Once we’ve agreed on what you’d like to go ahead with, we’ll get a Vantage NZ rep out to your farm to install the products and give you some training to show you how to use them. First, it’s about getting you started collecting the data and getting used to using the technology. Once you run with that for a few weeks, we often have another site visit to check in, see how things are going, and answer any questions.  

At this point, customers usually feel pretty comfortable using their technology so it’s a good time to give you more training to take things to the next level. 

How do I make the most of my hardware to better manage nutrient application?

Once you’re up and running, we can apply the right PNM strategy to save costs on inputs and make life easier.

Your ISOBUS connection will have your equipment talking to your Trimble hardware and software, automatically populating all your information onto the Trimble Display screen. This means you don’t have to have multiple screens for everything in the cab! 

Autosteer will have the tractor automatically follow the GPS to make sure you’re applying nutrients precisely and avoid overapplication (and overpaying for nutrients). 

By unlocking variable rate application, you’ll see a map that changes colour that shows exactly where nutrients are needed and not needed. Once unlocked, the technology will automatically apply nutrients in each paddock based on your map – meaning you’re only applying where it’s needed – reducing the amount of product you’re using and your risk of product leaching. We work with all nutrient management companies to enable variable rate application nationwide.

Vantage NZ can help with making variable rate application maps using a large range of data layers, including satellite imagery, grid or zonal soil sampling, and if required UAV imagery.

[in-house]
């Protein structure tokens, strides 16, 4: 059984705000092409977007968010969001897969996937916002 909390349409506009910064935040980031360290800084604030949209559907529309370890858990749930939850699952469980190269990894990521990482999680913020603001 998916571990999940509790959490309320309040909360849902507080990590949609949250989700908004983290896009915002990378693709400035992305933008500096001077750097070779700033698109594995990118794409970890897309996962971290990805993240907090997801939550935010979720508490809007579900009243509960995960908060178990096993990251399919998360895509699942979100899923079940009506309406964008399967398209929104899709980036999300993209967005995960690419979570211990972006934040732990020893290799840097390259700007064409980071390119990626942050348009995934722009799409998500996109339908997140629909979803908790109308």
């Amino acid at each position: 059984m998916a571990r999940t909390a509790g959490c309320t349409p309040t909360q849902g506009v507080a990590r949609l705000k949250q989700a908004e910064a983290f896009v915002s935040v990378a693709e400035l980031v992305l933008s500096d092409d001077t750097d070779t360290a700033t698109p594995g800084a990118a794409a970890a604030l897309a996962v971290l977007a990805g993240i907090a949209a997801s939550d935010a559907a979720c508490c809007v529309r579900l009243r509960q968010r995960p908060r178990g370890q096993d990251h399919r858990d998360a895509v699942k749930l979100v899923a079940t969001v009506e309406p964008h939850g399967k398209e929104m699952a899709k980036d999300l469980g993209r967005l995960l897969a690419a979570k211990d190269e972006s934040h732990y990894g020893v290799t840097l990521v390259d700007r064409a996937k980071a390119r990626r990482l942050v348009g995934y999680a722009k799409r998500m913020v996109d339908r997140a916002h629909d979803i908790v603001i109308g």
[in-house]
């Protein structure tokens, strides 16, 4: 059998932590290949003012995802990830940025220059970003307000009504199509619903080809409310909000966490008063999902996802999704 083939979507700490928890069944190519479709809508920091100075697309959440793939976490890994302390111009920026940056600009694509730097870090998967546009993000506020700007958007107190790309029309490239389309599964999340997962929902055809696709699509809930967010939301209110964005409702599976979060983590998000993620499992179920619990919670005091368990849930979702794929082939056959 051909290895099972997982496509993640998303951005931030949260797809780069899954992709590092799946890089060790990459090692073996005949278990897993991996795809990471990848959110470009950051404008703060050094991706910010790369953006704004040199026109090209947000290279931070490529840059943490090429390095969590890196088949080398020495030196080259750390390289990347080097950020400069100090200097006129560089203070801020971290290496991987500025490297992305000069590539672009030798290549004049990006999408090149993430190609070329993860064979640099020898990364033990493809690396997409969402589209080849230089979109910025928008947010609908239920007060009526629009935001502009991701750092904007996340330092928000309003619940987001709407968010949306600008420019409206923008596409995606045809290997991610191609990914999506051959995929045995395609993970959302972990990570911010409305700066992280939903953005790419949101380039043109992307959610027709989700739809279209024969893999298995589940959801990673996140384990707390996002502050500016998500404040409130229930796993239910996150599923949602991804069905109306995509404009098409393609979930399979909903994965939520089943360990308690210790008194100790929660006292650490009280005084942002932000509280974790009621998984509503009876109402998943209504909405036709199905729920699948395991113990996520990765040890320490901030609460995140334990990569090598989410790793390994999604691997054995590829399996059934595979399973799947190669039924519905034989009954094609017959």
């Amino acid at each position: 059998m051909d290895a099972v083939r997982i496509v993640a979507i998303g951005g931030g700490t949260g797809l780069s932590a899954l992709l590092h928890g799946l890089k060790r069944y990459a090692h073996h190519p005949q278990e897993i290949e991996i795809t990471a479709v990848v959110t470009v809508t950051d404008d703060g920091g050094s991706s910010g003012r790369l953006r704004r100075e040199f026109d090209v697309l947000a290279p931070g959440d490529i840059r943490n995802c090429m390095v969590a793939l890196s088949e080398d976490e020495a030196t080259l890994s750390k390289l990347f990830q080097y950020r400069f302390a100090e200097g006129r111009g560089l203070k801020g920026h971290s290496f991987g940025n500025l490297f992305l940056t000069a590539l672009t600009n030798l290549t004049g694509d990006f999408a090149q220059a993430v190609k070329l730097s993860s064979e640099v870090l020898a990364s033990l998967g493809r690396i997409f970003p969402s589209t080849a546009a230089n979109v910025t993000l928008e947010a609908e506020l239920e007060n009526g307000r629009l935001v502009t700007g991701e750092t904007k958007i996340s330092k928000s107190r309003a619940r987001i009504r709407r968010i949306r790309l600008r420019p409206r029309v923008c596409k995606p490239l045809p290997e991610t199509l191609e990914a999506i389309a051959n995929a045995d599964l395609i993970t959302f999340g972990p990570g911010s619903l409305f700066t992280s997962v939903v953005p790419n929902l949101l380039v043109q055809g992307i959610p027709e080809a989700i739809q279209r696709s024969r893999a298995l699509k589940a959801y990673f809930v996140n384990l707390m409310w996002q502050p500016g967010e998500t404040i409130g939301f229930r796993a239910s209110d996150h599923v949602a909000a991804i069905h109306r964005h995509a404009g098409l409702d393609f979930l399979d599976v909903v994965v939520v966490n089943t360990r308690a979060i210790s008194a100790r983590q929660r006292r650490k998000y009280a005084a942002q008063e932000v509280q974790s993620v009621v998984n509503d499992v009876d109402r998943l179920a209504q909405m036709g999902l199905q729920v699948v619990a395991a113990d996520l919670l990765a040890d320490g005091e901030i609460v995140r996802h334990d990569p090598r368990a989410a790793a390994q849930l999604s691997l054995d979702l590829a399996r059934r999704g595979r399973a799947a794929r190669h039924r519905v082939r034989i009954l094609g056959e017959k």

Really, we customise each PNM solution to the customer and their goals, so it’s all about having a chat with us to figure out what best suits your business from the outset.

Find out more about PNM here or get in touch with your local rep at Vantage NZ.

Manage your nutrient application with precision

What’s the biggest issue we’re hearing in the agricultural industry at the moment? The truth is it’s three-fold: 

  • Costs on inputs are rising – particularly on sprays, fertilizer, and seed
  • Nitrogen caps – our customers are adjusting their practice to meet caps on nutrient inputs to meet regulation
  • Productivity – improving ROI by ensuring the best yield of plant and pasture growth

Key to meeting all three of these challenges is precision nutrient management (PNM). To manage your nutrients efficiently – reduce input costs, meet environmental regulation, and increase yield – you first need some good data. 

Getting your soil nutrients measured is an important step helping you to utilise PNM strategies. A soil test will tell you where your soil has high and low nutrient load, allowing you to use variable rate application to apply your nutrients only where they’re needed. This improves your environmental footprint while ensuring your farm is reaching its maximum potential. 

High nutrient load

The areas of your paddocks that have high nutrient load already have enough nutrients to support upcoming crop or pasture growth. That means there’s no, or at least significantly reduced, need to spread fertiliser! Using a blanket rate application, you’d be spreading unneeded fertiliser, wasting money and risking a higher chance of over-application and leaching. Although it’s not required for your Farm Environmental Plan, minimising nutrient input helps your case in showing your commitment to meeting environmental regulations.